BIG DADDY IS A ROTTEN MOVIE -- UGLY TO LOOK AT, badly directed. But none of that is enough to hate it, especially in this era of diminished movie craft. True, Sandler is tiresomely one-dimensional as Sonny Koufax, a law-school graduate living off his settlement from a minor accident, a sourpuss who's meant to be sweetened by the entrance of a child into his life and a convenient new romance. And the kid, Julian (played by twins Cole and Dylan Sprouse), was trained in the Jackie Cooper school of abject sentimentalism -- saucer eyes and lisp ("kangawoo") -- while the love interest, Layla (Joey Lauren Adams), a lawyer like most of Sonny's other friends, never does manage to seem convincingly enthused about the man of her dreams. Two of the other major roles are filled by Rob Schneider, as a dim witted, nameless delivery man, and Leslie Mann, as a young woman who's relentlessly taunted by Sonny for her big tits and for having put herself through school by waitressing at Hooters. This more or less explains Big Daddy's humor (unaccountably, the movie is being pitched as female-friendly), though not its soullessness.
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Perhaps the most unexpected quality of the Austin Powers movies is their core sweetness, this despite the new film's surfeit of toilet humor and unfunny fat jokes. Sweetness and ingenuousness are as much the key to Mike Myers' charm as his facility for refurbishing the most fatigued of pop cultural relics, which is why he's better at soliciting giggles than belly laughs. There's nothing sweet about Jim Carrey, just as there was never anything sweet about Jerry Lewis, try as the great man did with one bathetic exercise after another. But what Carrey lacks for in sweetness -- the perception of tenderness and vulnerability that makes someone like Myers as beloved as he is loved -- he more than makes up for with timing and pyrotechnic physicality. Like Lewis, he has a genius for playing the freak. And Adam Sandler? His gift has always been for playing dumb, giving attitude if not life to a succession of overgrown boys who are as fundamentally stupid at the end of the movie as they are at the beginning.
Of course, the characters are never really dumb, in that they always get the last word as well as the girl. Invariably, they turn out to be smart, or smart enough, not because of the books they've read but because they're inherently bright, like the waterboy who's cleverer than everyone in school, even his snooty professor. These underachievers need never work too hard -- at real happiness, and especially romance. Success is their birthright. In Big Daddy, Sonny has opted out of the legal profession and instead works as a tollbooth operator, a job that, in keeping with Hollywood's disdain for work that isn't white collar, is played for laughs. But not at Sonny's expense, only those folks who really do have to work in tollbooths.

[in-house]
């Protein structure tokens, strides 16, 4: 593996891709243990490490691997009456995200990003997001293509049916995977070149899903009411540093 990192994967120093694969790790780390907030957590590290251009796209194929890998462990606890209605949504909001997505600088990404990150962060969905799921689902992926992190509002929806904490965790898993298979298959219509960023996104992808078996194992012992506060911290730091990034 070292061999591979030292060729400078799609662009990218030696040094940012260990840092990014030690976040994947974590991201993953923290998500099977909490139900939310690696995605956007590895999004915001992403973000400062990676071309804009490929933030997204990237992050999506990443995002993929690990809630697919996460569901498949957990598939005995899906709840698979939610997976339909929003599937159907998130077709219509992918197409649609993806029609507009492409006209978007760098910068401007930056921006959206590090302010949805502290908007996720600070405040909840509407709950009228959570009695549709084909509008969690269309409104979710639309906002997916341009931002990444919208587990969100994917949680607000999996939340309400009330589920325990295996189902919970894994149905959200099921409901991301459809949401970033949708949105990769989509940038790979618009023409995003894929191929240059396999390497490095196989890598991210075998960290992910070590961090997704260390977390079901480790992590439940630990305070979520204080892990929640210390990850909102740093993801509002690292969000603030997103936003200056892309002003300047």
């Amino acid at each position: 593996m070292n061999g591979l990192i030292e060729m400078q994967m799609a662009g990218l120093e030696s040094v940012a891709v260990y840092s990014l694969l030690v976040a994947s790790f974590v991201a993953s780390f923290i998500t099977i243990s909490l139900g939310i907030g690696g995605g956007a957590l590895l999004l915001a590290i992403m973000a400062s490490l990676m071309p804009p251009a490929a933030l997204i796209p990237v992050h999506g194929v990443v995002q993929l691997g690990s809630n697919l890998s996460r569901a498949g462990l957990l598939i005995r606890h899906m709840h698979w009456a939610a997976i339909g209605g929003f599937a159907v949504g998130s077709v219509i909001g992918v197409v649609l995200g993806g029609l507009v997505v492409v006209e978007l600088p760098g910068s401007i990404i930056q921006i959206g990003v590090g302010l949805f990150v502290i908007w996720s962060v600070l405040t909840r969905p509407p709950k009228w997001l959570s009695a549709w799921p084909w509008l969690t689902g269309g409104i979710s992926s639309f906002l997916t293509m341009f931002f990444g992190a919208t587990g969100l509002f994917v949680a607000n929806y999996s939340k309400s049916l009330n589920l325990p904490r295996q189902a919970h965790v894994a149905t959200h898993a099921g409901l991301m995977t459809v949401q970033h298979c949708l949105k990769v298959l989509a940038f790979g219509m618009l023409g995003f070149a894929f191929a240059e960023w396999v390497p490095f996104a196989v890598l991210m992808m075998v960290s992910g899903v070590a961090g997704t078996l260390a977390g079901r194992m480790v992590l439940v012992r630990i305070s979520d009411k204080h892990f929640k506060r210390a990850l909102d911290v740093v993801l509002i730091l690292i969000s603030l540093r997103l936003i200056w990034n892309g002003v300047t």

And that has been Sandler's essential appeal, the reason for his rocketing success. He's not only made mediocrity funny, given it fat box-office returns, a burgeoning fan base and the professed goodwill of the entertainment industry, but he's turned mediocrity into the triumph of the smug. No wonder he always looks like he's smiling at a joke that only he gets. An entertainment magazine recently proclaimed Sandler's success the "revenge of the nerd," but that's off the mark. For one thing, nerds don't mind being (or looking) smart. For another, nerds aren't lazy. It's hard to imagine Sandler, for instance, having the nerve to play The Cable Guy with as much physical abandon and lack of ego as did Carrey, one of the hardest-working men in show business. Sandler doesn't have Carrey's talent or drive, or, as is clear from the straight bits interspersed through Big Daddy and The Wedding Singer, anything close to his dramatic potential. And that smirk etched into Sandler's face cancels out any hope that he might develop into a serious actor, along the lines of, say, Tom Hanks. Which is why, finally, the big gamble in Big Daddy, the bid to turn Sandler into a grown-up -- a daddy and a lawyer -- will turn out to be a mistake. Stupidity has its limits, on screen and off.
BIG DADDY | Written STEVE FRANKS and TIM HERLIHY Directed by DENNIS DUGAN | Produced by SID GANIS and JACK GIARRAPUTO | Released by Columbia Pictures | Citywide